Follow Slashdot blog updates by subscribing to our blog RSS feed


Forgot your password?

Comment High resolution but small volume (Score 5, Informative) 161

The actual scientific paper is:
C. L. Degen, M. Poggio, H. J. Mamin, C. T. Rettner, D. Rugar Nanoscale magnetic resonance imaging PNAS 2009, doi: 10.1073/pnas.0812068106.

The abstract:

We have combined ultrasensitive magnetic resonance force microscopy (MRFM) with 3D image reconstruction to achieve magnetic resonance imaging (MRI) with resolution <10 nm. The image reconstruction converts measured magnetic force data into a 3D map of nuclear spin density, taking advantage of the unique characteristics of the 'resonant slice' that is projected outward from a nanoscale magnetic tip. The basic principles are demonstrated by imaging the 1H spin density within individual tobacco mosaic virus particles sitting on a nanometer-thick layer of adsorbed hydrocarbons. This result, which represents a 100 million-fold improvement in volume resolution over conventional MRI, demonstrates the potential of MRFM as a tool for 3D, elementally selective imaging on the nanometer scale.

I think it's important to emphasize that this is a nanoscale magnetic imaging technique. The summary implies that they created a conventional MRI that has nanoscale resolution, as if they can now image a person's brain and pick out individual cells and molecules. That is not the case! And that is likely to never be possible (given the frequencies of radiation that MRI uses and the diffraction limit that applies to far-field imaging.

That having been said, this is still a very cool and noteworthy piece of science. Scientists use a variety of nanoscale imaging tools (atomic force microscopes, electron microscopes, etc.), but having the ability to do nanoscale magnetic imaging is amazing. In the article they do a 3D reconstruction of a tobacco mosaic virus. One of the great things about MRI is that is has some amount of chemical selectivity: there are different magnetic imaging modes that can differentiate based on makeup. This nanoscale analog can use similar tricks: instead of just getting images of surface topography or electron density, it could actually determine the chemical makeup within nanostructures. I expect this will become a very powerful technique for nano-imaging over the next decade.

The Courts

Submission + - LANCOR v. OLPC Update (

drewmoney writes: According to an article on Groklaw: It's begun in a Nigerian court. LANCOR has actually done it. Guess what the Nigerian keyboard makers want from the One Laptop Per Child charitable organization trying to make the world a better place?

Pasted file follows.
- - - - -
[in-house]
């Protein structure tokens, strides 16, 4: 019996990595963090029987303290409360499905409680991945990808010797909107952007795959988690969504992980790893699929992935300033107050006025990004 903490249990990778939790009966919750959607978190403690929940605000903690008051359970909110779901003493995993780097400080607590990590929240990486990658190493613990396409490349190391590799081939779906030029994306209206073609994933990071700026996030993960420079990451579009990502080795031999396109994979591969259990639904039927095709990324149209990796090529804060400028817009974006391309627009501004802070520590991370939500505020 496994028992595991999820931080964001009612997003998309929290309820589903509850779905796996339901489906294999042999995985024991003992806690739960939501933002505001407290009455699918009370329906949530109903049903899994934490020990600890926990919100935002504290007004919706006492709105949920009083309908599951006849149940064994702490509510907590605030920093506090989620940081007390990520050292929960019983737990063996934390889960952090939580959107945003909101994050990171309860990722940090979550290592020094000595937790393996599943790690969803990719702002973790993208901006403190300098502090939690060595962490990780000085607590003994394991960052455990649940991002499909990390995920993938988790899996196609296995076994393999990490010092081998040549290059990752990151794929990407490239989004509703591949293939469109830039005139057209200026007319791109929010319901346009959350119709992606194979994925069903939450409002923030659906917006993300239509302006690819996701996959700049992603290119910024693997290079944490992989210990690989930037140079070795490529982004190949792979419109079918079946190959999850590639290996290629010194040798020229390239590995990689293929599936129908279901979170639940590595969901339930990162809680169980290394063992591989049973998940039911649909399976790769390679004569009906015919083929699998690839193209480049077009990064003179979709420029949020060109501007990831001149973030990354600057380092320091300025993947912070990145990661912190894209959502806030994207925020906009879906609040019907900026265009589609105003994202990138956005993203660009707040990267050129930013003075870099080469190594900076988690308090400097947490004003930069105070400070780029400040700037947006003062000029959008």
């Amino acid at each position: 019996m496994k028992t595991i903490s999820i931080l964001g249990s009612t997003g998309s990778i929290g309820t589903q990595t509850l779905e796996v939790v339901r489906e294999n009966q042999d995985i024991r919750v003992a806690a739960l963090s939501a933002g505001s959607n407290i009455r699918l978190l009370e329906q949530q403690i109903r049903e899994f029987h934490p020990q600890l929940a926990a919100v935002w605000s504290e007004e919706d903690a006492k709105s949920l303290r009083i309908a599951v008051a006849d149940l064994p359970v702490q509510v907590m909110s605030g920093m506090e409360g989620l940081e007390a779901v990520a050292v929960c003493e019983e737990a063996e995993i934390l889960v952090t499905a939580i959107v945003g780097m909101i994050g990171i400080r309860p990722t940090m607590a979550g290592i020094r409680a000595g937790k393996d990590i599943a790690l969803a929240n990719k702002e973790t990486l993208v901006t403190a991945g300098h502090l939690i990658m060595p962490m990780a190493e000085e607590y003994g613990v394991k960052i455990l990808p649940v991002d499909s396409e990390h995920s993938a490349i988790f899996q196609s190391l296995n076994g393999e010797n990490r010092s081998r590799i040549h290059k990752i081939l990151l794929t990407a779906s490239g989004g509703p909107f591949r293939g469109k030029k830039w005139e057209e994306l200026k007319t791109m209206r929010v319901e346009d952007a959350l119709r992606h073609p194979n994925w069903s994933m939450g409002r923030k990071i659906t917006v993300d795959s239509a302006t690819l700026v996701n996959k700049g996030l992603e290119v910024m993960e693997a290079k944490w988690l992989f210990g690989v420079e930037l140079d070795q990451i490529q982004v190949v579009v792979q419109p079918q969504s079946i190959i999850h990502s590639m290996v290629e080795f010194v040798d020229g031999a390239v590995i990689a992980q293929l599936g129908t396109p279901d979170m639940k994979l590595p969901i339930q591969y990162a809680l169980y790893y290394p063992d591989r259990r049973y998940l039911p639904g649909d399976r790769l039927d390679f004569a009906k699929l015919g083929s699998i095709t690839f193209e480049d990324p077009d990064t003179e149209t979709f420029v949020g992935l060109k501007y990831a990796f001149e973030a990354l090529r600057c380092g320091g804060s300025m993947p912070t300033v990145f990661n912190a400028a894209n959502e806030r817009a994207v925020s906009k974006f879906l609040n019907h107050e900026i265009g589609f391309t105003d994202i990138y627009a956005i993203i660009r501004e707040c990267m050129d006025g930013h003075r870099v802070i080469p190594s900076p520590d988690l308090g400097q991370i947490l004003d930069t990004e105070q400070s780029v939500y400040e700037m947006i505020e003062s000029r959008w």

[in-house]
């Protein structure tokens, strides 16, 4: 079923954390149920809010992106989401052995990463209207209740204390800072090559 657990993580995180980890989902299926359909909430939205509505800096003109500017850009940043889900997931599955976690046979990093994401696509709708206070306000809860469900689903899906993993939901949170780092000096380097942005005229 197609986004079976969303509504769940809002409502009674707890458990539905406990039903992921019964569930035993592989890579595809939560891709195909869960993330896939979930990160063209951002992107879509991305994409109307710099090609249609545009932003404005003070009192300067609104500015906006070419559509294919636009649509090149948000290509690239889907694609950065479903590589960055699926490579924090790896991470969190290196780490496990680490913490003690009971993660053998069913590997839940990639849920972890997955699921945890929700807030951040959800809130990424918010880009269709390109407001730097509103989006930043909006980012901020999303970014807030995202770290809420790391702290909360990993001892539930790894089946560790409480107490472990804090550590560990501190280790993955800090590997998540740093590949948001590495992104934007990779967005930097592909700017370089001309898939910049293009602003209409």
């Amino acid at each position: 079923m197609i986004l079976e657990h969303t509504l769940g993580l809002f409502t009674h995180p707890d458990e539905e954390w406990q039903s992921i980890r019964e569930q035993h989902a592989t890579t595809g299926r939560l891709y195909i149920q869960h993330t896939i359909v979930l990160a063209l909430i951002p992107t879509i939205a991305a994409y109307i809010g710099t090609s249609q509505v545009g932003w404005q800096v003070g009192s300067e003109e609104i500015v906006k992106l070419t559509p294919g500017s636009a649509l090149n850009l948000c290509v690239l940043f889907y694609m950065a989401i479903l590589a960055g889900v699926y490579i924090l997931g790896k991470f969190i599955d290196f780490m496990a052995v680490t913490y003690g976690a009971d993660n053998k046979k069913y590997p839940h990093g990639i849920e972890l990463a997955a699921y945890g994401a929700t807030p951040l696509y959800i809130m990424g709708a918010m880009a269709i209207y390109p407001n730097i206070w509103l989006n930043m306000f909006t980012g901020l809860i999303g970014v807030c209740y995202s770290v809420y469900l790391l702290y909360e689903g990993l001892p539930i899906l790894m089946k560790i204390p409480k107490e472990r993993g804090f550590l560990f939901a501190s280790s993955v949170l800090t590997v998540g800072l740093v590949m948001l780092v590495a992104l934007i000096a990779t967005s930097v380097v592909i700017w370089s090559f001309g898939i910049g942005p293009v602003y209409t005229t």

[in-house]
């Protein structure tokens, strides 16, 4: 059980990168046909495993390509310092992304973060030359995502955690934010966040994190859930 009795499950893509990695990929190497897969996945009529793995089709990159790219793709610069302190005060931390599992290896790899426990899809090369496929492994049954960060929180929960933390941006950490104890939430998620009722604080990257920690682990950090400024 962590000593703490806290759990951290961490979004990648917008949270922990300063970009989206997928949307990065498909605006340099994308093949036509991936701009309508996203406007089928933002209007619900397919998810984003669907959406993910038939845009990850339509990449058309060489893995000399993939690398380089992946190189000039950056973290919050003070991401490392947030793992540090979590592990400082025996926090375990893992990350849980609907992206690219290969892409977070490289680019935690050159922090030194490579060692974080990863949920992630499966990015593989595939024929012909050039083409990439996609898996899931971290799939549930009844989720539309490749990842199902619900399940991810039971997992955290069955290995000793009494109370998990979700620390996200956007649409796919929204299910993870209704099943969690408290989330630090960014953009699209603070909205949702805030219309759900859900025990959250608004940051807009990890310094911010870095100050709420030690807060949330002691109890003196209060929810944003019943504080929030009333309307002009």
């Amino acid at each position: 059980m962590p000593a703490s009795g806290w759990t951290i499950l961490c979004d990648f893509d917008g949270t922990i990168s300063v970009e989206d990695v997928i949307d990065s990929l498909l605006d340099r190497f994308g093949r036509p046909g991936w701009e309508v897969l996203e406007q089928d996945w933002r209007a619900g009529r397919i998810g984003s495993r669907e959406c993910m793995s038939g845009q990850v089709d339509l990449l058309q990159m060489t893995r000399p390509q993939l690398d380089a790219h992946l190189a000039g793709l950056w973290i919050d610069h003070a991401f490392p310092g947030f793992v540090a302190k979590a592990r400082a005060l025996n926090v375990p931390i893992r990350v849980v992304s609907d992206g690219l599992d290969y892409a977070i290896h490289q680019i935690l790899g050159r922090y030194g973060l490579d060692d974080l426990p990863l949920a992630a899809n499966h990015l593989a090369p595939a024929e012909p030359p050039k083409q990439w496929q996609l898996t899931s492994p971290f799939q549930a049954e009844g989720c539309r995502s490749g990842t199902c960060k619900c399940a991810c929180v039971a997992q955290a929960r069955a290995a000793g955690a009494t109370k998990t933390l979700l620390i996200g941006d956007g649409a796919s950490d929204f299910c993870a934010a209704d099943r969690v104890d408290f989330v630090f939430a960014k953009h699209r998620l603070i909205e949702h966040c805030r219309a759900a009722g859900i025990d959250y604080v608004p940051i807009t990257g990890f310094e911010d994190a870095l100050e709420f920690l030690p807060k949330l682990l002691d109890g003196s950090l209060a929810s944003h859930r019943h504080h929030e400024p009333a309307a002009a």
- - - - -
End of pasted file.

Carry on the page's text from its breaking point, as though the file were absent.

$20 million dollars in "damages", and an injunction blocking OLPC from distribution in Nigeria.

The Courts

Submission + - Xterasys GPL Violation Lawsuit Settled (

I Don't Believe in Imaginary Property writes: "Xterasys has settled the GPL breech lawsuit brought by the BusyBox developers. In short, they've agreed to comply with the GPL, notify all previous customers as to where they can get source code, appoint an "Open Source Compliance Officer," and to pay undisclosed damages to the plaintiffs. Once the SFLC verifies their compliance with these terms, their right to distribute BusyBox under the GPL's terms will be reinstated."

Submission + - Original KDE3 vs. KDE4 Memory Comparison Debunked (

An anonymous reader writes: The author of the original KDE 3.5 vs KDE 4.0 memory comparison, which indicated that KDE 4.0 used less memory than the KDE 3.5 series, has come out with a more accurate benchmark. In reality, KDE 4.0 uses 110 MB more memory than KDE 3.5.8. This was no surprise to many KDE developers, who saw many mistakes in the way the original results were obtained. However, given the new composite window manager, Plasma/Oxygen bling, and numerous new features, the extra memory consumption is probably well worth it!

Submission + - Dell: You cannot use MS Vol Lic. on Open Source PC ( 2

An anonymous reader writes: Dell says you can't use your existing Microsoft Volume Licensing on its line of Open Source notebook computers. They go on to say, "Customers interested in a Microsoft® Windows® solution should purchase a Dell notebook pre-loaded with Windows XP Professional."

What good is volume licensing if you have to buy a computer that already has a license?


Submission + - T-Mobile Blocking Twitter? (

bblboy54 writes: "While there isn't any (published) official word from T-Mobile or from Twitter, it appears that T-Mobile has begun blocking users from sending SMS messages to the Twitter service. There are a few blog posts popping up regarding this including one over at Alternageek. I personally called T-Mobile last night and spoke with 3 different representatives before finally being told that "T-Mobile does not support third party message providers and while you were able to use the Twitter service previously, this was the result of a bug in their system which has now been corrected." When I specifically asked if I could expect to ever be able to use Twitter with T-Mobile again I was told that it wouldn't occur until Twitter made a contract with T-Mobile (the same mentality that ISPs are using to destroy net neutrality). This can be confirmed by asking anyone on T-Mobile to send an SMS to the Twitter short code (40404) and they will most likely receive a service is unavailable message which has been the result for the last 3 days."